Amori Burger – one of South Africa’s top restaurant chefs
Amori Burger, one of the country’s top female chefs, is creating a stir in culinary circles with her latest venture – Van Der Linde Restaurant which is located in Linden in Johannesburg.
Thirty-two-year-old Burger, who grew up in the North West and graduated from Silwood School of Cookery in the Western Cape, explains the concept behind VDL: “The menu is simple yet well executed. We have some daring and interesting flavours and then we have classics with a twist.“Our aim is to make people feel part of the whole process which is why we have open cooking spaces and prep areas. We also have different spaces in the shop such as our Bakery and Deli, a Gin & Juice Bar and our fabulous Wine Room.”
On the dinner menu are dishes such as rack of lamb with tonnato sauce, salsa verde and deep-fried white anchovy and home-made ravioli with black truffle butter, sautéed mushrooms and Grana Padano. There’s also pan-fried sea-bass with a dill butter sauce, white wine braised leeks and steamed brussels sprouts. A favourite with diners is Burrata with confit garlic and charred grapes.
Burger talks about current culinary trends: “Vegetarian and vegan foods are making their way onto menus more than ever before. No one is just dishing up a plate of ‘sides’ or some steamed broccoli. Chefs are creating vegetarian and vegan dishes with balance and flavour.” Burger is proud of VDL’s vegan menu and pays as much attention to those dishes as she does on the regular menu, with options such as harissa paneer with roasted pumpkin breyani and fried curry leaves as well as delicious roasted cauliflower with savoury green pesto and citrus. “I also think simple cooking, where a great ingredient is treated with the utmost respect, is making a comeback. A leek should be a leek and a beetroot should be a beetroot,” says Burger.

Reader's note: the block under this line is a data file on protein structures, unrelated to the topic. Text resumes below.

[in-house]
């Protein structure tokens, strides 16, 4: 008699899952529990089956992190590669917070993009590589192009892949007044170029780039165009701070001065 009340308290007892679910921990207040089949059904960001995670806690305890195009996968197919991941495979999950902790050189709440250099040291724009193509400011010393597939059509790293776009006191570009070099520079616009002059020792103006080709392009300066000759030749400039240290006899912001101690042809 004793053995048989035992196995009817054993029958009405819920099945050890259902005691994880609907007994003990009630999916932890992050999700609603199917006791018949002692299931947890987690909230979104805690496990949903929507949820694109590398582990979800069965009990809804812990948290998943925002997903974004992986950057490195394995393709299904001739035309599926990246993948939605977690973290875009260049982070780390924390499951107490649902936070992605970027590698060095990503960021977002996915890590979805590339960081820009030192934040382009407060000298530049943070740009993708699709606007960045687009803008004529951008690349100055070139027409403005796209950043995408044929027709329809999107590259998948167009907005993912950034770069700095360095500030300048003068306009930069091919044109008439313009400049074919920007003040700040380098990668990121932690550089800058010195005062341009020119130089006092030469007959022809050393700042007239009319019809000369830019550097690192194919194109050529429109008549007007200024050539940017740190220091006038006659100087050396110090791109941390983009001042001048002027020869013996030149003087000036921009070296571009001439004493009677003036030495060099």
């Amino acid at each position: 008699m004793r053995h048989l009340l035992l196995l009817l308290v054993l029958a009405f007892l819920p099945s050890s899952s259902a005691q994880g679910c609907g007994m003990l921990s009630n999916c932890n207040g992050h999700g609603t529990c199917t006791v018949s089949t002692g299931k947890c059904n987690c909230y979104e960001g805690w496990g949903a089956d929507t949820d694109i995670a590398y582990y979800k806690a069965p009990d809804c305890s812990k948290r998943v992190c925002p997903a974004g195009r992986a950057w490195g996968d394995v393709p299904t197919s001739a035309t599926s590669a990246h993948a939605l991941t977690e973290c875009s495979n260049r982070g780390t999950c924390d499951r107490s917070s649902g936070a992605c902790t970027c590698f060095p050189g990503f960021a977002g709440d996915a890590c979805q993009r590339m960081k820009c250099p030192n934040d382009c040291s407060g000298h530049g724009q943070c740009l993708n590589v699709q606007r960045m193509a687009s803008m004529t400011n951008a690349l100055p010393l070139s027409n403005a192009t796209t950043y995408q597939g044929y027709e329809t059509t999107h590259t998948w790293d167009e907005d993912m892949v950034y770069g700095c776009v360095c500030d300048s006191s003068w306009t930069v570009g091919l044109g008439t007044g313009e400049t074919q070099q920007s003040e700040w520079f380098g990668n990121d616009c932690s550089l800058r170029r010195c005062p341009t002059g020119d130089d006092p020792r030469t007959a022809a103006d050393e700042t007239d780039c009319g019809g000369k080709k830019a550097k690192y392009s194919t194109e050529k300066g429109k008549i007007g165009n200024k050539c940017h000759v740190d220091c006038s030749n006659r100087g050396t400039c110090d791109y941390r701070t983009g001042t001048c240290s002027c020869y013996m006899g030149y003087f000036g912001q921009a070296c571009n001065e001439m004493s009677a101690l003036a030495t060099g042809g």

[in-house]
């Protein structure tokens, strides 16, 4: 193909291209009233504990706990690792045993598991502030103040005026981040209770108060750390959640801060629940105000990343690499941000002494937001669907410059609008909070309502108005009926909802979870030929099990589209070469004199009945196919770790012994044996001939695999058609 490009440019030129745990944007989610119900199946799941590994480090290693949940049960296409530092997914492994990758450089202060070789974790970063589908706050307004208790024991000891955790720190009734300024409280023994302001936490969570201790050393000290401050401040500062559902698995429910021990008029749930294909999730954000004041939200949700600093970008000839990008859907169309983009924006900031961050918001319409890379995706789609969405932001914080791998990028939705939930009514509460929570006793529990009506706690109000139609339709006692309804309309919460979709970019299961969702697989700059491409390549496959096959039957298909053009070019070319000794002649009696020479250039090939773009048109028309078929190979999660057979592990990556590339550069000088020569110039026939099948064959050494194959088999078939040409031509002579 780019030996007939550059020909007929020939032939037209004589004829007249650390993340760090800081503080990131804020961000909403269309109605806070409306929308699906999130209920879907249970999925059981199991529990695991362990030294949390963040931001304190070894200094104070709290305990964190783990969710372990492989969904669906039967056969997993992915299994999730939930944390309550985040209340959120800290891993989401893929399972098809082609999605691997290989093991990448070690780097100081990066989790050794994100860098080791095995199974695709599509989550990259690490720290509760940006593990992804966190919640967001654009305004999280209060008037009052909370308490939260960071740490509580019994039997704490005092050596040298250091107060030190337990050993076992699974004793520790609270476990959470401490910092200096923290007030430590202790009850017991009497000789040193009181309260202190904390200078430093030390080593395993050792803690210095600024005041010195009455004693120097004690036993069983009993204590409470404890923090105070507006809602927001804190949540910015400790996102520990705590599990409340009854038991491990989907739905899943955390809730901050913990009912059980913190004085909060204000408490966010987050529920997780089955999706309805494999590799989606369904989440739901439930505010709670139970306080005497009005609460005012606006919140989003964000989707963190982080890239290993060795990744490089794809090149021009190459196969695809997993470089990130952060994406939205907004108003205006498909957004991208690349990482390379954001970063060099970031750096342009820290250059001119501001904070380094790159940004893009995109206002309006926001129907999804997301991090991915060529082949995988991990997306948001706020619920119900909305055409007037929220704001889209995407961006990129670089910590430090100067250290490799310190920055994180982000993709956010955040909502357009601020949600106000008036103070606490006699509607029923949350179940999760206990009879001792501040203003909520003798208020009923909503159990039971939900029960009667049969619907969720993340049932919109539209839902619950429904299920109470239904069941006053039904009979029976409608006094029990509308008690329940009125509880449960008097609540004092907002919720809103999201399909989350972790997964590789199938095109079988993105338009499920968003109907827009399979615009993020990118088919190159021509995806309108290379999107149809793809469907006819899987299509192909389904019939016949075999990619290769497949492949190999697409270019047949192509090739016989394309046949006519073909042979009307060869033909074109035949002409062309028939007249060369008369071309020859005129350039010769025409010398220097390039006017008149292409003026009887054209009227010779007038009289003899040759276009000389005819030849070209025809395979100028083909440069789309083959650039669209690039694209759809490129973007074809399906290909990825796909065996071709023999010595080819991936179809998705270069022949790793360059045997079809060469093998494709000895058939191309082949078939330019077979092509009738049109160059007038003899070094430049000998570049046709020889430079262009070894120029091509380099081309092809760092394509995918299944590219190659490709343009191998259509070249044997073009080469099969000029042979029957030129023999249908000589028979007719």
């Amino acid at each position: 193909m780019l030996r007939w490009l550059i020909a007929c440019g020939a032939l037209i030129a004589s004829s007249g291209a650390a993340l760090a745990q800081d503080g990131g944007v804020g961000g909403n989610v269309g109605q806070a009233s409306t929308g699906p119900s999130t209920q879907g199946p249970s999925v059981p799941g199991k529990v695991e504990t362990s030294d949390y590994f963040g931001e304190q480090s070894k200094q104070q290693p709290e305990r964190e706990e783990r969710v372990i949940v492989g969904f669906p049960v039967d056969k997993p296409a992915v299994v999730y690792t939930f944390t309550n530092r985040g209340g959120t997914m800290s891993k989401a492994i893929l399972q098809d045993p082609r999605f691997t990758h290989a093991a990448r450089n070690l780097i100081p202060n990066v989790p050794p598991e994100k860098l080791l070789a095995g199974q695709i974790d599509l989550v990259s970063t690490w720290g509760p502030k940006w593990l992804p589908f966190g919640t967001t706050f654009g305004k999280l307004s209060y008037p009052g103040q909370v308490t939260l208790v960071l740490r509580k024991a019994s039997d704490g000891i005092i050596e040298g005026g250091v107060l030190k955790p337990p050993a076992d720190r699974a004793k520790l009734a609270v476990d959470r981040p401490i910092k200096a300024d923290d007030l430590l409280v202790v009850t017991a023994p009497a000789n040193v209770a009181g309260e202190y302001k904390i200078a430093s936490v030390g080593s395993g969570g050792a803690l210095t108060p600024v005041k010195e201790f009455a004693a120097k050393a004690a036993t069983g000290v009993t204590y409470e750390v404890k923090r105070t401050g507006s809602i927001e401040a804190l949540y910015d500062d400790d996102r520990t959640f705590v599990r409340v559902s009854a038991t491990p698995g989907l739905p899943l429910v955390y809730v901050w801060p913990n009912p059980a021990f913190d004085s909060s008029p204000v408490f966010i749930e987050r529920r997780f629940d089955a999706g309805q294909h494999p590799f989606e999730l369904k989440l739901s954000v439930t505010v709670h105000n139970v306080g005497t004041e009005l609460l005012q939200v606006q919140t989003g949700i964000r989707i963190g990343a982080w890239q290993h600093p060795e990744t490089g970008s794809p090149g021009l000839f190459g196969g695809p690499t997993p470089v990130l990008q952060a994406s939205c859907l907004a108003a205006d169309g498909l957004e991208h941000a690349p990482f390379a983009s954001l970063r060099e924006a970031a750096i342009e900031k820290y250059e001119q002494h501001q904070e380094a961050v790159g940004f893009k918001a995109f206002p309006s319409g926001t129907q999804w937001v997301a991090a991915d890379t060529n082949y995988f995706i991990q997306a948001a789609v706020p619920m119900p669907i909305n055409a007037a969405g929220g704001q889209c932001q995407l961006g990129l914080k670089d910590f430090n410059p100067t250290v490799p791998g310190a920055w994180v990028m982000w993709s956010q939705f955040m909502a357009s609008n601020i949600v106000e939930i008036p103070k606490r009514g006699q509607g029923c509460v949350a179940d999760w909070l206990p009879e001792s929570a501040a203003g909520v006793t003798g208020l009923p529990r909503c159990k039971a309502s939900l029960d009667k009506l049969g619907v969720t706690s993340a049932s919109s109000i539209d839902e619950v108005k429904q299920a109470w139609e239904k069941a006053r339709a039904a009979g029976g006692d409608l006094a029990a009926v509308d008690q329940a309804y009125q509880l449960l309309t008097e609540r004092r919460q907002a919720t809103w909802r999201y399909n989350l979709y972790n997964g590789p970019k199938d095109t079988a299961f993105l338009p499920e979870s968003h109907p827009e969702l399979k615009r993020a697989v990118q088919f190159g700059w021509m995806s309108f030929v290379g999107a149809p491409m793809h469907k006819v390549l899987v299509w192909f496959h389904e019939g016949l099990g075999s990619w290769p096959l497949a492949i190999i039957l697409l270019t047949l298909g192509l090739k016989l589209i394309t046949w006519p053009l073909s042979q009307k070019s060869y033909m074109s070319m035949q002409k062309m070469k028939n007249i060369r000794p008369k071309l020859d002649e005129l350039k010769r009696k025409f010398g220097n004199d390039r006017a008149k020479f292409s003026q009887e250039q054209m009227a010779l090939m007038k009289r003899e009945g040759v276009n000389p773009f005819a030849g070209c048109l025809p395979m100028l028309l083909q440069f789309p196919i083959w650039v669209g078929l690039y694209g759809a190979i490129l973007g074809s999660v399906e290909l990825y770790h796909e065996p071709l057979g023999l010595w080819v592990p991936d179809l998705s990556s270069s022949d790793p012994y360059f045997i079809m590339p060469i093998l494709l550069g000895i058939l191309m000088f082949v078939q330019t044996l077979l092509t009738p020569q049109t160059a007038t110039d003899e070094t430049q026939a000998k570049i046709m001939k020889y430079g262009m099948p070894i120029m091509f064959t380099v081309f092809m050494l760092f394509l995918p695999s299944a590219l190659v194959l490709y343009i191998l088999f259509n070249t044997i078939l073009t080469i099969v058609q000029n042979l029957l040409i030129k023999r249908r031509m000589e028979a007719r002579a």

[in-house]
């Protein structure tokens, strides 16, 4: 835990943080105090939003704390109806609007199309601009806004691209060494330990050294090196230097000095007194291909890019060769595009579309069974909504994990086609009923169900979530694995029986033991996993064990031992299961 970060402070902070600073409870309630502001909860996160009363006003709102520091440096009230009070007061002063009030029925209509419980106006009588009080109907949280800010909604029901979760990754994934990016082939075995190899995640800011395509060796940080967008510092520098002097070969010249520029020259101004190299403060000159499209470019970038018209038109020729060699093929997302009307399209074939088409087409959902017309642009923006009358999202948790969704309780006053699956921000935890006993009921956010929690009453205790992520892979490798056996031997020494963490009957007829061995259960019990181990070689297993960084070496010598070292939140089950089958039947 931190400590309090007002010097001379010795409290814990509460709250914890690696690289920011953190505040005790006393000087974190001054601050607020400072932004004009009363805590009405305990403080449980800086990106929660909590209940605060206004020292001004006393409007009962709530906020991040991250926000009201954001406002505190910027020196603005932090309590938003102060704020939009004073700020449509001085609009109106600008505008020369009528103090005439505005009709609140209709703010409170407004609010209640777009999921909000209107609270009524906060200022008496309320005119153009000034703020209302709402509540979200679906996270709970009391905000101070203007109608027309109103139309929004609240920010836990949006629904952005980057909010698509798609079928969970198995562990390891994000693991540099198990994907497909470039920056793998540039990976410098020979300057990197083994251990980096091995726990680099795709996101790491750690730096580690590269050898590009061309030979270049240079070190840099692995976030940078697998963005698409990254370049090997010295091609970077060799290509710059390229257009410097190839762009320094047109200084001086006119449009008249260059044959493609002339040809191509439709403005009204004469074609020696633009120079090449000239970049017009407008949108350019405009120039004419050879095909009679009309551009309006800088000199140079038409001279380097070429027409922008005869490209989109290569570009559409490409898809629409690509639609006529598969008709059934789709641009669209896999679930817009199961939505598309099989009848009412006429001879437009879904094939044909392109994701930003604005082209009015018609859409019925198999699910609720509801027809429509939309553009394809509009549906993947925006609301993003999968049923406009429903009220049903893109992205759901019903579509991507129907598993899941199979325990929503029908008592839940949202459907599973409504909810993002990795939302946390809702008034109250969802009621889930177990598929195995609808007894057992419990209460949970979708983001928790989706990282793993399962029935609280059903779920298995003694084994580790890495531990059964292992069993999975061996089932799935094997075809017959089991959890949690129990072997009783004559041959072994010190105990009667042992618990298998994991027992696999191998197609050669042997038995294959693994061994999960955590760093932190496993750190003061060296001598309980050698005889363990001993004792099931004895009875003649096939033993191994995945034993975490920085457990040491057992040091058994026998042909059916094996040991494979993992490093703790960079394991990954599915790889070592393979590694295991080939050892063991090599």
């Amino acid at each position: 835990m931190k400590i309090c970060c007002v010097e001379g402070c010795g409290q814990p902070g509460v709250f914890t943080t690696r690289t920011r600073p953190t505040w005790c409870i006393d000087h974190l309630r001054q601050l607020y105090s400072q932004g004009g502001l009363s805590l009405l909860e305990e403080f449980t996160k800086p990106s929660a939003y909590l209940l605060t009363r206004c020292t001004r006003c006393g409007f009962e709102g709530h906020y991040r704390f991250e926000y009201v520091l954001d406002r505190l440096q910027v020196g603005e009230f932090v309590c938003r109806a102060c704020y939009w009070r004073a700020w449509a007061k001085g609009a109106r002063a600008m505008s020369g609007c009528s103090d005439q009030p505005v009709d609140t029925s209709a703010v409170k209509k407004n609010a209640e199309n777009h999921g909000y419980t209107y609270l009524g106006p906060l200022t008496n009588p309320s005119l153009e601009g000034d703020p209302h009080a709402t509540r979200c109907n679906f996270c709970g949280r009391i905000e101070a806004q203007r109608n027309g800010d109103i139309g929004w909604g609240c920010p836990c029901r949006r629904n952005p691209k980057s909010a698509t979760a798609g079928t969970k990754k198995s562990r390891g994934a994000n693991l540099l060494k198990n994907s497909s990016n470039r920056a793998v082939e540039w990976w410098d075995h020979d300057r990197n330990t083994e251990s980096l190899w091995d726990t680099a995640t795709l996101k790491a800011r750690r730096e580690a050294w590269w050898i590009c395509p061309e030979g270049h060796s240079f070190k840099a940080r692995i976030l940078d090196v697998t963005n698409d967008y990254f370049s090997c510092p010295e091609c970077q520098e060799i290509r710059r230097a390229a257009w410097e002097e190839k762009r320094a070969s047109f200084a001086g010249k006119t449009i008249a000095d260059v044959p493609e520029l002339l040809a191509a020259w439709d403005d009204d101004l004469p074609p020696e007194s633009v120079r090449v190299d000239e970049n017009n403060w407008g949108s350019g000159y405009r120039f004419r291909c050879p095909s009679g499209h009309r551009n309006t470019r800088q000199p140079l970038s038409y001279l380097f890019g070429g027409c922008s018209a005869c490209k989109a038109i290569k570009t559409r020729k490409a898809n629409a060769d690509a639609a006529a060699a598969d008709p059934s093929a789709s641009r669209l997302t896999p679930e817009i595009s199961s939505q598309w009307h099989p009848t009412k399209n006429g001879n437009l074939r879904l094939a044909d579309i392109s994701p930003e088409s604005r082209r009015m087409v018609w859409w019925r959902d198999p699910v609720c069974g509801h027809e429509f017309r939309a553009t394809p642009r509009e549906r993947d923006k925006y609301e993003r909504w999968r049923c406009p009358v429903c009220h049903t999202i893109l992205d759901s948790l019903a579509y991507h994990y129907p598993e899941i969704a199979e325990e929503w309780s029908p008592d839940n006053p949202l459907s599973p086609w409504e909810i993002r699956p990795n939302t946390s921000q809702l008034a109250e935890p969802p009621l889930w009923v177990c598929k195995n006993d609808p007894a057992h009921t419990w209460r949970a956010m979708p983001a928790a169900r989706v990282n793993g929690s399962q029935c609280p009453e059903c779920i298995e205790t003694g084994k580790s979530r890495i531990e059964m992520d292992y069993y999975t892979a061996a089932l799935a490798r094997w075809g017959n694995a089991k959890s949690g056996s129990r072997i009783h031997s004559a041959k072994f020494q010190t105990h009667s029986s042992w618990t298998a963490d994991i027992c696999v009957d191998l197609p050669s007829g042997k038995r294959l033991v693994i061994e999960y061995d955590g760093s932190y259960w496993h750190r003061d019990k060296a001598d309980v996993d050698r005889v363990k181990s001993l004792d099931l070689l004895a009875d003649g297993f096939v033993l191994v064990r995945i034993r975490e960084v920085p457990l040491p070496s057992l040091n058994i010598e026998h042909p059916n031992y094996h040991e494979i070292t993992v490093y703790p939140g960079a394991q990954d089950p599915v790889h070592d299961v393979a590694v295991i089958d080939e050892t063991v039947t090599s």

We sat down with the passionate foodie and asked her a few personal questions:
When did your love of food start?